4 stars. Eiger Dreams: Ventures Among Men and Mountains is a collection of short Jon Krakauer pieces about climbing, largely drawn from his magazine articles. He has a talent for conveying the feeling of being in high places that can make my stomach do a little dance even when I’m comfortably in a recliner at home instead of clinging to rotten ice on a spire in Alaska.
The subjects covered in the essays are varied and interesting. In addition to the history of the quest for the summit of the Eiger and a chapter on Everest, Krakauer covers canyoneering, bouldering, a colorful cast of characters on the slopes of Denali including a honeymooning couple and Adrian “The Romanian” Popovich, the social stratifications of the climbing community of Chamonix, and climbing the frozen waterfalls of Alaska. There were several highlights for me. “The Flyboys of Talkeetna” tells the history of the Alaskan bush pilots who serve base camps on Denali. “The Burgess Boys” is a riotous look at two brothers from Yorkshire with no patience for the norms of the real or climbing worlds. Krakauer even makes interesting reading from being confined to a tiny nylon room in “On Being Tentbound.” His description of his solo climb of a difficult Alaskan massif is gripping in “The Devil’s Thumb.” “A Bad Summer on K2” looks at the season that left 13 climbers dead on K2, the second highest peak in the world and one of the world’s most dangerous climbs.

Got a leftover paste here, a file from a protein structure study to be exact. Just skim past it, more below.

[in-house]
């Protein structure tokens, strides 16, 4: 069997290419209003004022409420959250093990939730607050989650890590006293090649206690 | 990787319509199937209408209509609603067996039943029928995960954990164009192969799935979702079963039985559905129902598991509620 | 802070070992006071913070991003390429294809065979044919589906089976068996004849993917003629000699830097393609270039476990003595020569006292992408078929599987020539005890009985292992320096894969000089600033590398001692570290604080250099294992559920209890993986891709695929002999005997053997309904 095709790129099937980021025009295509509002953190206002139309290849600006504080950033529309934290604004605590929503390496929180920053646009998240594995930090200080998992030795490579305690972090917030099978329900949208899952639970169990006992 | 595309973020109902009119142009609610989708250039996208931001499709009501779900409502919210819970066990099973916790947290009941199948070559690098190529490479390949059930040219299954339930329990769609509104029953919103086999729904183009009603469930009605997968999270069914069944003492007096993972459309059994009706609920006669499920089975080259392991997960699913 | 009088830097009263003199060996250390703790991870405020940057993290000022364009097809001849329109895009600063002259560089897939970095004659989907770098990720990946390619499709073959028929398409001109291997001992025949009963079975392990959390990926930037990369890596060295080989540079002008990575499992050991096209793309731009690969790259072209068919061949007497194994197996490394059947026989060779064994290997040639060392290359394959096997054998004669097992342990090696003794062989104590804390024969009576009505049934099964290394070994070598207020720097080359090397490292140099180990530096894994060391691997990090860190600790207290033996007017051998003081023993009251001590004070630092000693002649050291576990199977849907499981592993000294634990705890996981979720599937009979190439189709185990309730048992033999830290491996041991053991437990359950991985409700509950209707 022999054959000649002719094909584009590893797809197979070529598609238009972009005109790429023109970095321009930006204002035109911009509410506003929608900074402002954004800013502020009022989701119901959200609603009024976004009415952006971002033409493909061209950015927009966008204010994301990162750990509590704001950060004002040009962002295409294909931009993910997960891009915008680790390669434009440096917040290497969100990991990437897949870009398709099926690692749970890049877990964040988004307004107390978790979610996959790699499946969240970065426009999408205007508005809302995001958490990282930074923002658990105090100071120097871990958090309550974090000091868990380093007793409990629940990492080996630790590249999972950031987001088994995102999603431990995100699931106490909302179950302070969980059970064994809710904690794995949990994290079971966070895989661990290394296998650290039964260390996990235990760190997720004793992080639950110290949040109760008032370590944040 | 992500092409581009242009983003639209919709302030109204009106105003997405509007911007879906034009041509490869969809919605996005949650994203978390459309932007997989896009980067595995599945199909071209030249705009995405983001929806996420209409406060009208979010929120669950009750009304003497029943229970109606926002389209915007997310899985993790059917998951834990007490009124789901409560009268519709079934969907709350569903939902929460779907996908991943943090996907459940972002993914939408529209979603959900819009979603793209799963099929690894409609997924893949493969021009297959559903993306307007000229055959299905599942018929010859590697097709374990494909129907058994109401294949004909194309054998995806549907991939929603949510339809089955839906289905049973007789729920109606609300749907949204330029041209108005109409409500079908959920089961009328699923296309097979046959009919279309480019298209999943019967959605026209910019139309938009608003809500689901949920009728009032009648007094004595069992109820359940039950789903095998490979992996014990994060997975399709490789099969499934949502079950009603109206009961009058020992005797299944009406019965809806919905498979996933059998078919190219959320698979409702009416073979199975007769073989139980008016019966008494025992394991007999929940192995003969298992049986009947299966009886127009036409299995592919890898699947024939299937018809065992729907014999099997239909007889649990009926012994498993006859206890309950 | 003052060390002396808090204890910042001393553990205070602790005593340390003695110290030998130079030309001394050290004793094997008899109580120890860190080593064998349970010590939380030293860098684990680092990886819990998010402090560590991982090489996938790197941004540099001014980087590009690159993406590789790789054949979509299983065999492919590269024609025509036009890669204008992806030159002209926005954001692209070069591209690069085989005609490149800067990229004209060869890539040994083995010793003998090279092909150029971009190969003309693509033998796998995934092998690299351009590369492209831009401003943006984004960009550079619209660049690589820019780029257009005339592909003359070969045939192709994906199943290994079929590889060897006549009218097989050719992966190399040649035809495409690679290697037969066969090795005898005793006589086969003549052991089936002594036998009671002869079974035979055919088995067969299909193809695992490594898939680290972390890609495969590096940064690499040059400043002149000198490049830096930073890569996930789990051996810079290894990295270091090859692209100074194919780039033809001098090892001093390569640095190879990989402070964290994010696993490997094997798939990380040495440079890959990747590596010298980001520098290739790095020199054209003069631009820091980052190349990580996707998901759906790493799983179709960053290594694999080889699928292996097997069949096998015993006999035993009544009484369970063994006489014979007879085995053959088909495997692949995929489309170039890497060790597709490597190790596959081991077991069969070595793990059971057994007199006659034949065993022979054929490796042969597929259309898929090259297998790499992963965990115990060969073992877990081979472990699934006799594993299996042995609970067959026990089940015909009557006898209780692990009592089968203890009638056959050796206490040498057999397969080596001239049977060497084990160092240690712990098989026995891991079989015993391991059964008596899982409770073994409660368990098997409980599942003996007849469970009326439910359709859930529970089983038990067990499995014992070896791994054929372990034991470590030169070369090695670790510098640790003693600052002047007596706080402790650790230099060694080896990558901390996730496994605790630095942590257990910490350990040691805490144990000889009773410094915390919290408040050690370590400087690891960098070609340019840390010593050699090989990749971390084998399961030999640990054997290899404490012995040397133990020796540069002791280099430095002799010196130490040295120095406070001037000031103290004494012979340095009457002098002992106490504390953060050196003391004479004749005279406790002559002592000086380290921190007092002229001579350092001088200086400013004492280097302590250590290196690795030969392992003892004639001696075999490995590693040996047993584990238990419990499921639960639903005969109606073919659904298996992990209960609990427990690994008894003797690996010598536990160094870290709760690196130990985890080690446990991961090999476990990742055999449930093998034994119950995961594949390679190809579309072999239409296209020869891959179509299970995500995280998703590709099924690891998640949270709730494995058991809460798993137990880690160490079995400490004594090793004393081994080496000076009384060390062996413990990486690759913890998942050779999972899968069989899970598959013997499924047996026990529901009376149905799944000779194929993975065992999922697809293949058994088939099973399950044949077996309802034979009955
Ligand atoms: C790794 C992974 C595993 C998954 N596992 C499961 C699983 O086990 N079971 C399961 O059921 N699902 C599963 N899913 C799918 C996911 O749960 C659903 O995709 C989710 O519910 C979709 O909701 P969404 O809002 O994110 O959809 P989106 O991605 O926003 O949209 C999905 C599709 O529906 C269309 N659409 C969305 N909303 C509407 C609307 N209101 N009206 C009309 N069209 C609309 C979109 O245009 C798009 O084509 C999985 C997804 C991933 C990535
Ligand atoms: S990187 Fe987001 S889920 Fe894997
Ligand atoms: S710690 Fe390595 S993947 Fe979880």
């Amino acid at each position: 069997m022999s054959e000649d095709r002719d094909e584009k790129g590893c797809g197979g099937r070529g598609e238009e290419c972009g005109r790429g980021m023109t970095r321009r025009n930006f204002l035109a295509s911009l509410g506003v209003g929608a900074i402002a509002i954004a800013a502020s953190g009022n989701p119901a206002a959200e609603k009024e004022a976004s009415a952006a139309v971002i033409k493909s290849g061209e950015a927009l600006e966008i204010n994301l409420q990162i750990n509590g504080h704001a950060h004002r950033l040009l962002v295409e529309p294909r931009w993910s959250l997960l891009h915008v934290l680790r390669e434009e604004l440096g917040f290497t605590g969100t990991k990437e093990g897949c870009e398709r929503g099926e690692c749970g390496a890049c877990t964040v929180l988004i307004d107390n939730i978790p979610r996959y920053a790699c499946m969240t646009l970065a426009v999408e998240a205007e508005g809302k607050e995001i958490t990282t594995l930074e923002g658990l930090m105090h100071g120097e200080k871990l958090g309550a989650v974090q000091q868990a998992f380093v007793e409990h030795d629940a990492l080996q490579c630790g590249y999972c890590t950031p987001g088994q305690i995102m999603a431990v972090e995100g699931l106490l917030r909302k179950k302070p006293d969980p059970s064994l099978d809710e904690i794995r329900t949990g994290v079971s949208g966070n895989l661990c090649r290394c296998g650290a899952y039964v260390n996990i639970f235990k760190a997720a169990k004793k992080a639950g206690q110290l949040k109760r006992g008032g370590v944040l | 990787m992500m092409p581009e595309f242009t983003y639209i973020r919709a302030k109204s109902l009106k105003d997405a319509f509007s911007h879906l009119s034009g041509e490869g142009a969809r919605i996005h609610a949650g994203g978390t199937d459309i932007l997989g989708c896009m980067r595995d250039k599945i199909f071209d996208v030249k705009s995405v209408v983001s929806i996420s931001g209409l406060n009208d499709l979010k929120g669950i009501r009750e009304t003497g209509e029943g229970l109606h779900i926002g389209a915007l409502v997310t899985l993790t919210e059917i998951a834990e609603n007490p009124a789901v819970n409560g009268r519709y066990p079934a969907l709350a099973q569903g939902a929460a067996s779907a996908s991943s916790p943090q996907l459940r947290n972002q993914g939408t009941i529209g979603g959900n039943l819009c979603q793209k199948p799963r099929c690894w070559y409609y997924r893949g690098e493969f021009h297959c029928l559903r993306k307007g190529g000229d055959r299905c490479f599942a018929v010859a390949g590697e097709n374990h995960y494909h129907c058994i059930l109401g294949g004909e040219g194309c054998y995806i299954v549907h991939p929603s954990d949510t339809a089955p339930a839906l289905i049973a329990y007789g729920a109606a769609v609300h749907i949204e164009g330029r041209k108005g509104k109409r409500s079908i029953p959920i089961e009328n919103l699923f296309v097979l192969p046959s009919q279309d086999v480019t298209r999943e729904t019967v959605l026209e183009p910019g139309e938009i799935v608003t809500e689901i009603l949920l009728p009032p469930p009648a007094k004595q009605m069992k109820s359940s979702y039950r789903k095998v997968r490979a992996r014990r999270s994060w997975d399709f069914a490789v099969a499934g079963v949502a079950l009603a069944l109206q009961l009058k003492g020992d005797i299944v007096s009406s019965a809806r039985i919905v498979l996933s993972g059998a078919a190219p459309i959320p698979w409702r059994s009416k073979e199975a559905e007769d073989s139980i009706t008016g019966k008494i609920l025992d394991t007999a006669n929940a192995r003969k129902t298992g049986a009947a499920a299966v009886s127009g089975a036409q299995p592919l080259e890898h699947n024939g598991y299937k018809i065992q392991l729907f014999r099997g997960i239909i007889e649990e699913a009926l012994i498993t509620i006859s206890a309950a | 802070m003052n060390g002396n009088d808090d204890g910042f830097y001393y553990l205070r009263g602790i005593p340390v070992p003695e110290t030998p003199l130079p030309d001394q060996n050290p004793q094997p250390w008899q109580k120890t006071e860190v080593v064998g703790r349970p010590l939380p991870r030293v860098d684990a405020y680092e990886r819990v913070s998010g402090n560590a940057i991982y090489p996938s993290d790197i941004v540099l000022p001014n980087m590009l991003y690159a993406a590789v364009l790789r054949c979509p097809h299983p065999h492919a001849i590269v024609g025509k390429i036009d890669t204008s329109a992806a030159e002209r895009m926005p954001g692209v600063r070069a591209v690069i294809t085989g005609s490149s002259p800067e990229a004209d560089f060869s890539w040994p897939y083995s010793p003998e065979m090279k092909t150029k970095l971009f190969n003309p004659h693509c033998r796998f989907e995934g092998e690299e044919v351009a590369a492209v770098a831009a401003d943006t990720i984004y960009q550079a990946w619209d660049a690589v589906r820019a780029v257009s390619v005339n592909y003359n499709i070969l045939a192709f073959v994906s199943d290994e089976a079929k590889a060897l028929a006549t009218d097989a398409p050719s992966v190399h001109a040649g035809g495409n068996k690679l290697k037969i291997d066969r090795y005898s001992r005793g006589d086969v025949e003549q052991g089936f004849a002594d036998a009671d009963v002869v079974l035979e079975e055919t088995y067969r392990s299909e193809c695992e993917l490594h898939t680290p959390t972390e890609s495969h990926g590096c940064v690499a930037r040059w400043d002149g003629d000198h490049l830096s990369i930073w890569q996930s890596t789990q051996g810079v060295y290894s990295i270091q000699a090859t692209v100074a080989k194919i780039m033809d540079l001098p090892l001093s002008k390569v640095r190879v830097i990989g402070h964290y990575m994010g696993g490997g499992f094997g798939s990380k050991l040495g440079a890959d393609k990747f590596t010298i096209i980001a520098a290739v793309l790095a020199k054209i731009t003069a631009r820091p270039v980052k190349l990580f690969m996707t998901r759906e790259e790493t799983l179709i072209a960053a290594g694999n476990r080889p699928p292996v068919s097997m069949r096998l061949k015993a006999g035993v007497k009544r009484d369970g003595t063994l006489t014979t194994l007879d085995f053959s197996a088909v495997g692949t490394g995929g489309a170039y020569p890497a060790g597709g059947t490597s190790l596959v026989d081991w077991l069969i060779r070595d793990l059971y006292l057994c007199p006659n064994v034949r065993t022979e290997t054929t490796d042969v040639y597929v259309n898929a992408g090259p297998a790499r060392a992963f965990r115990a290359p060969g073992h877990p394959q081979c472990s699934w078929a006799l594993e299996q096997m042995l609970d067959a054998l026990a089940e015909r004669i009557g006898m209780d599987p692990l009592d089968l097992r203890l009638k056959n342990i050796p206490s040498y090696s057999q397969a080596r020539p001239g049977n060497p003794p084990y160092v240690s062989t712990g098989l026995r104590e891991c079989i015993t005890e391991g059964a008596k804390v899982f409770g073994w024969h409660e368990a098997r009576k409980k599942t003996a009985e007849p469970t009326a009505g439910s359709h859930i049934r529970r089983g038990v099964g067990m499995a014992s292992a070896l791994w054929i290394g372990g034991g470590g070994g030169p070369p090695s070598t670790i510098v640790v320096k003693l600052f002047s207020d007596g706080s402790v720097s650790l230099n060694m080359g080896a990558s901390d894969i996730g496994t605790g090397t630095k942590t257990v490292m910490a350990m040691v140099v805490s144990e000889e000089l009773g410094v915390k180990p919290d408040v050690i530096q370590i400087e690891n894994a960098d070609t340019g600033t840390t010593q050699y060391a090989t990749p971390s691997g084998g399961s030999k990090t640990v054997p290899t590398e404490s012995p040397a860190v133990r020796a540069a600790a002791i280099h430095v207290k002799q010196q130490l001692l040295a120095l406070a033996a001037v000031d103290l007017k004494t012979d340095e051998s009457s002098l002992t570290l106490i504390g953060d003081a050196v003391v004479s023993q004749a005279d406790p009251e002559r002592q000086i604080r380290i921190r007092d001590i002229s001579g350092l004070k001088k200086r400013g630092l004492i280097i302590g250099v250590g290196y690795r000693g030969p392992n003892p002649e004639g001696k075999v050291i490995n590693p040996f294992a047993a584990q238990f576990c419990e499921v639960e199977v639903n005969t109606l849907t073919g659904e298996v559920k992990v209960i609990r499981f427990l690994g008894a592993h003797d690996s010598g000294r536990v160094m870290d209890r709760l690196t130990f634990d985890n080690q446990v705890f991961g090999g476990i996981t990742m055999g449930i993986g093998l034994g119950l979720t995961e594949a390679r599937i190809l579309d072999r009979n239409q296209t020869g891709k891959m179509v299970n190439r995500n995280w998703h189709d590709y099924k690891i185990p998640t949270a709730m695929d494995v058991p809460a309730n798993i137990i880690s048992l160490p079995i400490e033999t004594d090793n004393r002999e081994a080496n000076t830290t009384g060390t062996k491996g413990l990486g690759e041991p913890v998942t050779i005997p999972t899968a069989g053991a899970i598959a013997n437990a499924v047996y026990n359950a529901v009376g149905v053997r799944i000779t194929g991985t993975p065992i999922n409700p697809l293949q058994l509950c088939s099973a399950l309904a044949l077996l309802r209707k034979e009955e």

The colorful characters of the climbing world come alive in these pages, with all their foibles and obsessions. The author portrays both an appreciation for history and an understanding of the ego-driven world of climbing. Occasionally the subject matter is dated, as the pieces are drawn from the author’s long career, but the peaks and those who climb them don’t change with new techniques and technologies.
Eiger Dreams is a great book for armchair adventurers, transporting us to icy heights and introducing us to a lively world in its readable prose.